In a time when supporting HBCUs is more important than ever, there are huge opportunities for technology to step up to the plate and help alumni find ways to support their schools. HBCU Change is doing just that.
The app, which launched on August 1st, approaches donations to HBCUs in a similar way that the financial app Acorns approaches investing. It works by connecting to a users debit/credit card and rounding up the spare change from every purchase they make to the nearest dollar. It then donates this change to an HBCU of their choice.
These small donations add up and with frequency and scale, can end up bringing in hefty sums of money to the HBCUs who need it the most.
We at Watch The Yard interviewed, Xavier Peoples, the founder of the app and talked with him about its importance and his goal of using it to raise $1 billion dollars for HBCU’s over the next five years.
Check out our full interview with Xavier Peoples below:
If you were to explain HBCU change to someone who has never heard of it before, how would you explain it?
HBCU Change is an interactive philanthropic experience with the mission of raising $1 billion dollars for HBCU’s over the next five years. It takes the change from every purchase and automatically donates it to the HBCU of your choice so you can support historically black colleges and universities without even thinking about it.
What made you decide to create HBCU Change?
HBCUs rely heavily on government funding and sporadic large donations to keep their doors open. HBCU change was created as a model of consistency for HBCU fundraising year in and year out. It gives alumni and supporters a chance to change their university with “change”.
How do you see this changing the field of alumni donations?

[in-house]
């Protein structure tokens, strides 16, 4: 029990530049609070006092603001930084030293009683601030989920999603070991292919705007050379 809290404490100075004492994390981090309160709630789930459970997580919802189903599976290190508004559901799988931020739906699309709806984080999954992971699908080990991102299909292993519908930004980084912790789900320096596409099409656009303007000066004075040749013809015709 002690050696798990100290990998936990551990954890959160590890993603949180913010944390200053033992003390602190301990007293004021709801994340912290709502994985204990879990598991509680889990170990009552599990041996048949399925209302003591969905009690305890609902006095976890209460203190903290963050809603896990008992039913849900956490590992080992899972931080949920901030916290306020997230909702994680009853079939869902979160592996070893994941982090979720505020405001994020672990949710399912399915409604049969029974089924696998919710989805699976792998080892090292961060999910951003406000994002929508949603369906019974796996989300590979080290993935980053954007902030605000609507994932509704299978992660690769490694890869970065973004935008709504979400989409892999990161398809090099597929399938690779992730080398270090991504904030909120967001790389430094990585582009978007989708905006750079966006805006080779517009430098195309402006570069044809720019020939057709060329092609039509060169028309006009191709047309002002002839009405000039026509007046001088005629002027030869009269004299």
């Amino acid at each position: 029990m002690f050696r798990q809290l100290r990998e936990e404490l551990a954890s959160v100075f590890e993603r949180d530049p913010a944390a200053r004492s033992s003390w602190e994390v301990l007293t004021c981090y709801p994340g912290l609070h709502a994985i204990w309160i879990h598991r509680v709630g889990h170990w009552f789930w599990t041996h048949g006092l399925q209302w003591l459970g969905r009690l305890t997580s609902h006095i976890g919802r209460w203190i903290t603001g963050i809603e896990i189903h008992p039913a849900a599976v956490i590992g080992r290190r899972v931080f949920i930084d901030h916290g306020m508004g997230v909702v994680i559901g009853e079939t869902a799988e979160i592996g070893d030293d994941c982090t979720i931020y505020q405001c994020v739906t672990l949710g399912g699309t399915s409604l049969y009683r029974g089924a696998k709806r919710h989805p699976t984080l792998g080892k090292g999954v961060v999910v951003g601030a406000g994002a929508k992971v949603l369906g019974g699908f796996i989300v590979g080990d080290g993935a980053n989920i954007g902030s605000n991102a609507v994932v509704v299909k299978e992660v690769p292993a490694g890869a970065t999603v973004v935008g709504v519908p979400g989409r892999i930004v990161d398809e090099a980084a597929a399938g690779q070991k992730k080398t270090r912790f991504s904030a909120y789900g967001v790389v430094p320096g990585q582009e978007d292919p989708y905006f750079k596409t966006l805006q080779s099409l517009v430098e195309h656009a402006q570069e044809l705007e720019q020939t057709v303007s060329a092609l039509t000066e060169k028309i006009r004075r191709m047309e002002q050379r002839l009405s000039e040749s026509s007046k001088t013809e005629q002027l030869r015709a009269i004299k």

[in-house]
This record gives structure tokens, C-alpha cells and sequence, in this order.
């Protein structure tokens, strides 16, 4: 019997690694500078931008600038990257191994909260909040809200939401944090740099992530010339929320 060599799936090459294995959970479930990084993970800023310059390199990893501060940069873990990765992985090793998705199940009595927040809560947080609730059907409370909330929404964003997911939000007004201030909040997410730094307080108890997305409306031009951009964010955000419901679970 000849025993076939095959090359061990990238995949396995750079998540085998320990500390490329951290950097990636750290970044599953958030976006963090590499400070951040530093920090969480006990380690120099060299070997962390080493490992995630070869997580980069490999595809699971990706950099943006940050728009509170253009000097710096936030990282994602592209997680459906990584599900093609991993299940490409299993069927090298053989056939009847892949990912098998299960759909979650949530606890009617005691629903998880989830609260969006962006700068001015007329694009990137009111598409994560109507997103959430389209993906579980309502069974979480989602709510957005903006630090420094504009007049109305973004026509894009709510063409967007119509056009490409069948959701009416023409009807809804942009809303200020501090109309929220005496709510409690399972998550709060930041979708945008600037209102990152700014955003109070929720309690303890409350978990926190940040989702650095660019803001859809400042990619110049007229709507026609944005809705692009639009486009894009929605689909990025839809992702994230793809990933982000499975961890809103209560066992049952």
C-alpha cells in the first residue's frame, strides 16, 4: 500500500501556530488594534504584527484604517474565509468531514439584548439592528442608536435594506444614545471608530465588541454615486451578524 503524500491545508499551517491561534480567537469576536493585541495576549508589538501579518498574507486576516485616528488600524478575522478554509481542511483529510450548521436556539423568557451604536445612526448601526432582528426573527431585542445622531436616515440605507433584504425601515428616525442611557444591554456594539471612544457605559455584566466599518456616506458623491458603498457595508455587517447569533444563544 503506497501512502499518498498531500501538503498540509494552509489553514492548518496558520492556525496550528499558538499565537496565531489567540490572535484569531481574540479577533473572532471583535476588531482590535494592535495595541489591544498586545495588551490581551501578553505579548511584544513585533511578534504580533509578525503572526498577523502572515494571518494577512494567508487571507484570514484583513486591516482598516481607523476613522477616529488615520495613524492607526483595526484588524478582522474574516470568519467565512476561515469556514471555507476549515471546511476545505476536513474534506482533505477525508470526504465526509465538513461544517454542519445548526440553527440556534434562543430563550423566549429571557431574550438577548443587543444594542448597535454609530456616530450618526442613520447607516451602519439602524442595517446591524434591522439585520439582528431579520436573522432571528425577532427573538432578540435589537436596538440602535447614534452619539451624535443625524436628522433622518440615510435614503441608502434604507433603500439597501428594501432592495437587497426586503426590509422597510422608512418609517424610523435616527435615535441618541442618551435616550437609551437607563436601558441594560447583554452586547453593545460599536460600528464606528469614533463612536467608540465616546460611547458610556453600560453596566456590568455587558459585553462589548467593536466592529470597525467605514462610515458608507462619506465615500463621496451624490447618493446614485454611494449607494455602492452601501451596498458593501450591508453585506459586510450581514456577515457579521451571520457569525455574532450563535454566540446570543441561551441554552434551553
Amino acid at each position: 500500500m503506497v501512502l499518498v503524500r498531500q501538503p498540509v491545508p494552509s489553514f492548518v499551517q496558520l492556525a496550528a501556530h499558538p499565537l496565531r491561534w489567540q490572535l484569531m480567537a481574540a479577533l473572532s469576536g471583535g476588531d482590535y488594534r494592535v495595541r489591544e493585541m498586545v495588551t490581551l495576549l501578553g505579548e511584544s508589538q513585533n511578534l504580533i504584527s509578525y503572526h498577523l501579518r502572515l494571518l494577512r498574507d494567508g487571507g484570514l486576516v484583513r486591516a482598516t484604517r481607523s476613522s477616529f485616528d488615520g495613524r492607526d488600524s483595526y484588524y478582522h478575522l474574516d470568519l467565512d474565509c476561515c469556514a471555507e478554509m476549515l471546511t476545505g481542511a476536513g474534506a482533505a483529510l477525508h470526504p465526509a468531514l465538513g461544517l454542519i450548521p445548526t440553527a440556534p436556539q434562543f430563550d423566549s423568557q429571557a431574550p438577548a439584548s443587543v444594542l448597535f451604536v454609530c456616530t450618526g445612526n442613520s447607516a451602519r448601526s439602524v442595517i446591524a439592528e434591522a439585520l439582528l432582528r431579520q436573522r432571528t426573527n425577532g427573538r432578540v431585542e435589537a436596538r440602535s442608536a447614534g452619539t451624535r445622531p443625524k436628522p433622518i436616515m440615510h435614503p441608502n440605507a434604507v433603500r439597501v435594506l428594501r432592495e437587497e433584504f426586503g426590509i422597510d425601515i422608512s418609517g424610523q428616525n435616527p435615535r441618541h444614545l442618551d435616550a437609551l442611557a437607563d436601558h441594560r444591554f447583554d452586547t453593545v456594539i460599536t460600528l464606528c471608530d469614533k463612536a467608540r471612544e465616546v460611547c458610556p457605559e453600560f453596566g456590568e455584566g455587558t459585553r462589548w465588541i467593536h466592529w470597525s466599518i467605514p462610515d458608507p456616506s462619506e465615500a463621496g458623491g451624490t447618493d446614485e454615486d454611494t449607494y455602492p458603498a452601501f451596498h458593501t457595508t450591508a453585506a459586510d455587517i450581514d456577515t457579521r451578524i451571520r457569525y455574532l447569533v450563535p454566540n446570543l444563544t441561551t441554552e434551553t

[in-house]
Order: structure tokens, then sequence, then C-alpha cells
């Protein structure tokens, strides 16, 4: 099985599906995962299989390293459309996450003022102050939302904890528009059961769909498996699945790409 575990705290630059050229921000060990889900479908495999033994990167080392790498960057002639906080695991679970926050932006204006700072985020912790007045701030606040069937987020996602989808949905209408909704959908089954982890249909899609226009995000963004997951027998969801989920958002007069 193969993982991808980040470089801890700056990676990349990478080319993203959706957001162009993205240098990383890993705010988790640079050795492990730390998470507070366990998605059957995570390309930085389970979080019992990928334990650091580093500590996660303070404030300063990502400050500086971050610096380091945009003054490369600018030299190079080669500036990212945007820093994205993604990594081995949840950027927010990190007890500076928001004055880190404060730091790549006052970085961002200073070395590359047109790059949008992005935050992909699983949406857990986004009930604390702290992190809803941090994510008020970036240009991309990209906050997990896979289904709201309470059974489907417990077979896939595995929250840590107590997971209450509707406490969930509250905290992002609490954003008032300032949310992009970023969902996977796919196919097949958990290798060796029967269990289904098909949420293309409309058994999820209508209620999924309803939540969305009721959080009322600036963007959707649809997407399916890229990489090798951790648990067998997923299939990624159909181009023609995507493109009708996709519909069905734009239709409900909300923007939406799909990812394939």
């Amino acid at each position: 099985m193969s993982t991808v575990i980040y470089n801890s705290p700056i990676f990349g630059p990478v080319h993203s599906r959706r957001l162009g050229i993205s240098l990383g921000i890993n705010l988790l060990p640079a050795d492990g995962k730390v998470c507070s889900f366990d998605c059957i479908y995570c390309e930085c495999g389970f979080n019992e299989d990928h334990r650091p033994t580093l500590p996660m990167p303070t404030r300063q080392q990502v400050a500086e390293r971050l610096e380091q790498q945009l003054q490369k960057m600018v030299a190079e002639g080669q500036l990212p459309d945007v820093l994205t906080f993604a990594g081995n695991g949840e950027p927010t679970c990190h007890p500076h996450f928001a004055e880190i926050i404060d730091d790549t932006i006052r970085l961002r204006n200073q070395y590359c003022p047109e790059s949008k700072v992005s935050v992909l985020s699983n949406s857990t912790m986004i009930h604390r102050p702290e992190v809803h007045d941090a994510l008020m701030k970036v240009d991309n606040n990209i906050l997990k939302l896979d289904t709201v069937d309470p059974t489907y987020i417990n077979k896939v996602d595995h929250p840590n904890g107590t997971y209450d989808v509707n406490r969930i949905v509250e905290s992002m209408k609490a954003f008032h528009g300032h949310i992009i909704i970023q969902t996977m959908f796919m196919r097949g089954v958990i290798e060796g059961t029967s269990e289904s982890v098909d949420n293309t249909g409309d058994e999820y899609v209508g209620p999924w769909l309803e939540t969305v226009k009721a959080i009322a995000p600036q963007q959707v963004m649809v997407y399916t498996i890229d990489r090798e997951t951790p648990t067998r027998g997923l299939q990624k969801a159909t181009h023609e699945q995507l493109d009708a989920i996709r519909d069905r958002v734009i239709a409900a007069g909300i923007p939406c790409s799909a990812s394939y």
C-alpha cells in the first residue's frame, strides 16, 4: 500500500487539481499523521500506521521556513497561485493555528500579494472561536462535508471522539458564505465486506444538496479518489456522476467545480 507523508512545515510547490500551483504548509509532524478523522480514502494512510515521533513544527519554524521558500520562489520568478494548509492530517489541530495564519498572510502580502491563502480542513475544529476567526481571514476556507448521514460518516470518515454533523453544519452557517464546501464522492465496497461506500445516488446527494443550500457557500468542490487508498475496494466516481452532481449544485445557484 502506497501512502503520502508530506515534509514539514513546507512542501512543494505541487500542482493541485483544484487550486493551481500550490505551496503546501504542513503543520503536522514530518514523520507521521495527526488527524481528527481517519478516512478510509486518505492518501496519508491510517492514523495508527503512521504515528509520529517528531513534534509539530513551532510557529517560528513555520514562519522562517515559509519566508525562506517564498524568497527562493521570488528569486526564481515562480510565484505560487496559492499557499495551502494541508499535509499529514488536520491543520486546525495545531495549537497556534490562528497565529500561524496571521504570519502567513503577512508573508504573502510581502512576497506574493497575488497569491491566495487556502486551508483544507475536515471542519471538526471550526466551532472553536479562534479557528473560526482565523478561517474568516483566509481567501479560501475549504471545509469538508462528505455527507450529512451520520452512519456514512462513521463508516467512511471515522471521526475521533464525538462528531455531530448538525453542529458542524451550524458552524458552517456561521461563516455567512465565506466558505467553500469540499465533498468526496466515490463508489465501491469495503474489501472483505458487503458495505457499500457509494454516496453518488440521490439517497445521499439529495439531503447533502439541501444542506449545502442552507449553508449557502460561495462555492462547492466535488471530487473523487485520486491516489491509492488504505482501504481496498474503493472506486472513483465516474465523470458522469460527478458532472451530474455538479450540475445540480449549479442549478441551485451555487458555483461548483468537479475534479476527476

I think that HBCU Change will ultimately drive down the average age of alumni giving. In speaking to most schools, the average age of donors to those institutions is around 55. We believe that we can get that age down to 30 which will increase the life-long giving per individual and have a lasting impact on HBCUs for generations to come.
What forecasts do you have for how much additional money schools can make from this?
Per research, the average donor when connecting their debit and credit card to the app can give anywhere between $54 – 87$ per month depending on the number of transactions that happens in a month. Using a school like Clark Atlanta as an example, if 10k of their 40k alumni connect to HBCU change, that’s potentially $6 million dollars going to the institution per year.
Why is your team perfect for solving this problem?
My team is filled with HBCU alum and supporters. All of them have made a career of giving millions of dollars through corporations over the years. Most notably, Home Depots’ retool your school and Miller Coors HBCU program. We understand HBCU alum and supporters and we believe that we can make history with HBCU Change.
What are your roll out plans for the app?
We launched the app on Aug. 1st. Our plan is to roll out the marketing for the HBCUs in phases. Our first phase included FAMU, Clark Atlanta, Alabama State, Benedict, Fort Valley State University and Morris Brown. Our second phase will include 15 schools and will roll out at the end of September.
As a platform that focuses on the promotion and preservation of Black college culture, we at Watch The Yard would like to commend Peoples and his HBCU Change team for working to expand the avenues which people have to donate to their HBCUs and keep these impactful institutions alive and healthy.
If you are interested in downloading the app click here.
Share this on Facebook and Twitter if you think this deserves to go VIRAL!
Leadership Highlight5 days ago
Leadership Highlight: Terrell Carter the President of Phi Beta Sigma in Baton Rouge
Kappas4 days ago
Leadership Highlight: Julius Collins the Polemarch of Kappa Alpha Psi in Jacksonville
Alphas4 days ago
Leadership Highlight: Blair Ellison the President of Alpha Phi Alpha in Southfield, Michigan
Alphas4 days ago
Leadership Highlight: Omar Stoute the President of Alpha Phi Alpha in Ithaca, New York
Omegas5 days ago
Black Greekdom Mourns The Passing of Omega Psi Phi Civil Rights Activist Vernon Jordan